Imposing Strict Punishment for Driving Offences
Two weeks back, my friends and I witnessed a car accident in front of our very own eyes. The night was still as there were not many cars on the road. However, the silence was disrupted by a loud screeching noise. The flow of conversation came to a halt as we turned our heads in unison towards the source of the noise. At that exact moment, we saw a black car crashed into a lamp post. The front of the car was severely damaged and minutes later, the bleeding driver could be seen limping out of the car. What we have just witnessed serves as proof that road accidents are becoming more and more rampant with every passing day.
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Some suggest imposing strict punishments for driving offences as a mean to reduce road accidents. In most situations, this holds true because punishments such as heavy penalty, community service and a prison sentence are able to change an offender’s behavior. Moreover, it deters the public from making traffic offences. Heavy penalty should be imposed on those who defy the road rules. For example, those who fail to obey the speed limit on Malaysian roads and expressways can be fined up to RM300, depending on the difference between the speed limit and the driven speed.
A heavier penalty of RM500 should be imposed on the road offenders to deter them from committing the offence again. Besides that, a stricter punishment in the form of a heavier penalty will act as a deterrent to potential road offenders. This method has been proven to be rather successful as a statistics have shown that the number of road accidents have reduced by 39% when a heavier penalty was imposed. If this continues, nobody will dare to go at high speed. After all, money is what motivates or deters people from doing or not doing something.
Not only that, I believe that the community service is a good form of punishment especially for the younger offenders. Young being those who are aged between 17 to 35 years of age. In this form of punishment, offenders are forced to carry out between 40 to 300 hours of unpaid work as ‘Community Payback’ which includes cleaning public areas such as the community halls, playgrounds and schools. They are also made to wear uniforms while carrying out their duties. Undoubtedly, they would be embarrassed as people would take notice of them and more so if it were their very own friends.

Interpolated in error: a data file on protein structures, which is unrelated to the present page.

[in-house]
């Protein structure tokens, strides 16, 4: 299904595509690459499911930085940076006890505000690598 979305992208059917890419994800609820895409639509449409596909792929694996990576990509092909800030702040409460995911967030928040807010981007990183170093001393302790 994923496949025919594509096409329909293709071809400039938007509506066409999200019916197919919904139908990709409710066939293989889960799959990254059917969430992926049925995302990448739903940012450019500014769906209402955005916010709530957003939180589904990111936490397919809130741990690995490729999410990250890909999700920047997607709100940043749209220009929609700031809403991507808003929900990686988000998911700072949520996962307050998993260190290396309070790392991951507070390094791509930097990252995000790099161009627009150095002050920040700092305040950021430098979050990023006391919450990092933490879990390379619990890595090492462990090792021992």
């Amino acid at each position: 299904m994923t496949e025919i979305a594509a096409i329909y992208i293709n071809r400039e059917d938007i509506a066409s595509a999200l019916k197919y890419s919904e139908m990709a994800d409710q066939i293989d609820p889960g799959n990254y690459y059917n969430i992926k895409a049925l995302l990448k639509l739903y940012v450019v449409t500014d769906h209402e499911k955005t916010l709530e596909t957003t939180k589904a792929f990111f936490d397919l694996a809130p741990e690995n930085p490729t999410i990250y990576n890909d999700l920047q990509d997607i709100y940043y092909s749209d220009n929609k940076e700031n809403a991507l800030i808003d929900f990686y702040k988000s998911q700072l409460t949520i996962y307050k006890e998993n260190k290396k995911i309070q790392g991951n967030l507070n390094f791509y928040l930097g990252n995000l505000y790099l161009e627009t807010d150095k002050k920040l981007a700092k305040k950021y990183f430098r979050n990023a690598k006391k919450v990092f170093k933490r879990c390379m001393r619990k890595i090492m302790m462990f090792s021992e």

They might even be mocked at or ridiculed by passers-by. However, the main aim of the community service is not to make a fool of these people but to bring about a change of attitude in them. By doing the community service, hopefully they are able to experience and appreciate the hardship that others face in maintaining the public areas even though the offence committed was not related to it. One way or another, this might just help them to be a better person. A prison sentence could also be seen as an effective method to reduce road accidents. However, this will take into account the severity of the road offence committed.
If it involves the lost of an innocent life then a prison sentence should be compulsory. For instance, the punishment of a two year long imprisonment to those who commit a road offence such as driving under the influence (DUI). If there happens to be a lost of a life due to that person’s irresponsible act, then the prison sentence should be extended to four years. This might seem rather cruel to some but these offenders should think of the consequences before they decide to go behind the wheels while under the influence of certain substances such as alcohol and drugs.
Life in prison would be a deterrent to the public in committing driving offences as it strips them of their freedom. Undeniably, the mere thought of losing one’s freedom is enough to send shivers down the spine. With that being said, we can conclude that most people will abide by the law if a sense of fear is instilled into them. Nevertheless, I am also of the opinion that other methods that are not punishment based could also reduce road accidents. For instance, tightening the rules on obtaining a driving license and holding campaigns on road safety in schools.
Some may argue that the subtler methods do not work well with today’s society but I think that we should look into the core of the matter to find out where the problem lies. By doing so only then we are able to decide on the best solutions to overcome this ever growing problem. The subtler methods are effective in its own ways as it helps to instill the right mentality into teenagers’ and children’s minds from a young age. In other words, the law enforcers, police and government should find the best solution to this problem and it should incorporate both the elements of the harsh punishments and also the subtler methods.